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Investing for higher returns in peer to peer lending platforms

People who are new to investing often prefer to invest in one of the savings products offered by banks, but investing in a bank is never a profitable exercise. Interest rates are at an all-time low – plus banks never have been one to share their “fortunes”.
These days anybody who is into investing must have heard of Peer to Peer (P2P) lending. It has gained a lot of popularity in recent years.
Peer to Peer lending is not something new. P2P started in 2005 with the launch of Zopa, the first peer to peer lending service. Though Peer to Peer lending was the signal of the financial revolution, it was the 2008 recession and the ensuing “credit shortage” that showed the chinks in the bank’s armours and pushed peer to peer lending into the limelight.
At its inception, peer to peer lending was quite simple. The P2P platforms were simply a place for borrowers who were looking to refinance existing high-cost debt facilities and on the other hand were people who wanted to earn higher interest on their savings.
Peer to peer lending has now grown into a worldwide industry. The size and number of lending platforms have rapidly grown. P2P platforms have now evolved and do not just offer loans for consumer lending. Peer to peer lending platforms is giving banks a run for their money by offering tailored products for home financing, students loans, franchise financing and loans to SMEs to name a few.

What are the risks of investing in peer to peer lending platforms?

No business is without risks and the same holds true for banks and peer to peer lending. The 2008 crash made it very clear that even giants can fall, however having said that, it is important to remember that reducing risk to acceptable levels is one of the prime objectives of any successful business.
So is peer-to-peer lending a risky business? Should you invest your savings in peer-to-peer lending?
There are many platforms for investing in Peer-to-peer lending. Each platform has its own way of conducting business and therefore a different approach to managing and mitigating risk.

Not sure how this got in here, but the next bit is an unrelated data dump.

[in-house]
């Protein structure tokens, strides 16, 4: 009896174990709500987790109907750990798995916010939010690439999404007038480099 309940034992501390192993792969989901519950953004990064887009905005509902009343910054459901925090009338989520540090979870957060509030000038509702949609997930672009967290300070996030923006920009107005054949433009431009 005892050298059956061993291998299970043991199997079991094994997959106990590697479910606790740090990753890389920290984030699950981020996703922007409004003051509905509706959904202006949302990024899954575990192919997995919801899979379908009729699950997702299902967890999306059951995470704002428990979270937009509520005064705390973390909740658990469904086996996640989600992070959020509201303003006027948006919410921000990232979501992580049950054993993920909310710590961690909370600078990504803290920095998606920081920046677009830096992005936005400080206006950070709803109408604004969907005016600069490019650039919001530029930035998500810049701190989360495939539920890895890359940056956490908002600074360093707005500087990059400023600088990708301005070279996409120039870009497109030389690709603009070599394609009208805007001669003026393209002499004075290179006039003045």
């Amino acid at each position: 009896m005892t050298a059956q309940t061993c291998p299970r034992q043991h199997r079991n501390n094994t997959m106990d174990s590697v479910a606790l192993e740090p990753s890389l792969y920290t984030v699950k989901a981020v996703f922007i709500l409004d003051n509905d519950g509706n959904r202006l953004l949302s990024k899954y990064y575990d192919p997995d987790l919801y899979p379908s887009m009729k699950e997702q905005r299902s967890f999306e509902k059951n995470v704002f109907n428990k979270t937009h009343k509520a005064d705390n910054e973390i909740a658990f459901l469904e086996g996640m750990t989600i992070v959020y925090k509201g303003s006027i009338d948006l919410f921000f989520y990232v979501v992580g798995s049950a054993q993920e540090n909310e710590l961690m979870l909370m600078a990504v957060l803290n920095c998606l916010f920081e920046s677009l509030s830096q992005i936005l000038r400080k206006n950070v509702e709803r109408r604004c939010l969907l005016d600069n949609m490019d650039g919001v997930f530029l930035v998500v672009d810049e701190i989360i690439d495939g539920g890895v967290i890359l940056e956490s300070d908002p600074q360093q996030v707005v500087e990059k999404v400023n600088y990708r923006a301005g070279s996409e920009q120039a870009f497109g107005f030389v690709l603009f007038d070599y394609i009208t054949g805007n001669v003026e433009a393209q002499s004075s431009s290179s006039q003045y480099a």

Let us delve into greater detail of how risk is managed with examples.


Zopa lends money for personal loans to “reliable investors”. Zopa checks all of its investors by checking their credit histories, personal income and Zopa also has a requirement, making it mandatory that the borrower should have had a UK address for a minimum of three years. This is the first stage in risk minimization. Lend money to people who are very likely to pay back.
The second stage of risk minimization is figuring out how to minimize the impact of a bad debt.
Firstly, any investment made is divided into microloans and only a maximum of 2% of investment is lent to one single borrower. This ensures that a bad debt will not wipe out a major chunk of investment.
Secondly, what happens if a major default does occur? Firstly it is Zopa’s responsibility to chase down bad debts. The bad debts are assigned to “Safeguard trust”. First priority is to chase down bad debts. If the debts are truly irrecoverable then Safeguard maintains a fund to cover bad debts. The fund is generated by contributions from members. Currently, Zopa’s fund has a 10% buffer meaning the fund has 10% more money than what Zopa expects to pay out.
Investing in Zopa is quite low risk. Their actual bad debts have always stayed lower than their predicted percentages. And it is not that the predictions have a buffer built in them. For 2015, Zopa estimated 2.88% of the loan value to go into default, however, the actual percentage was only 1.01%.

Rebuilding Society

Rebuilding Society is at the other end of the spectrum from Zopa. Rebuilding society lends out to businesses. Rebuilding society does not have a provision fund. However, to cover risk it has two operational policies in place. They are:

  • All loans are to be backed by securities. Businesses applying for loans under $50,000 have to give a personal guarantee. Loans at $50,000 or above are secured against assets.

  • You cannot provide more than $2,000 to one business.

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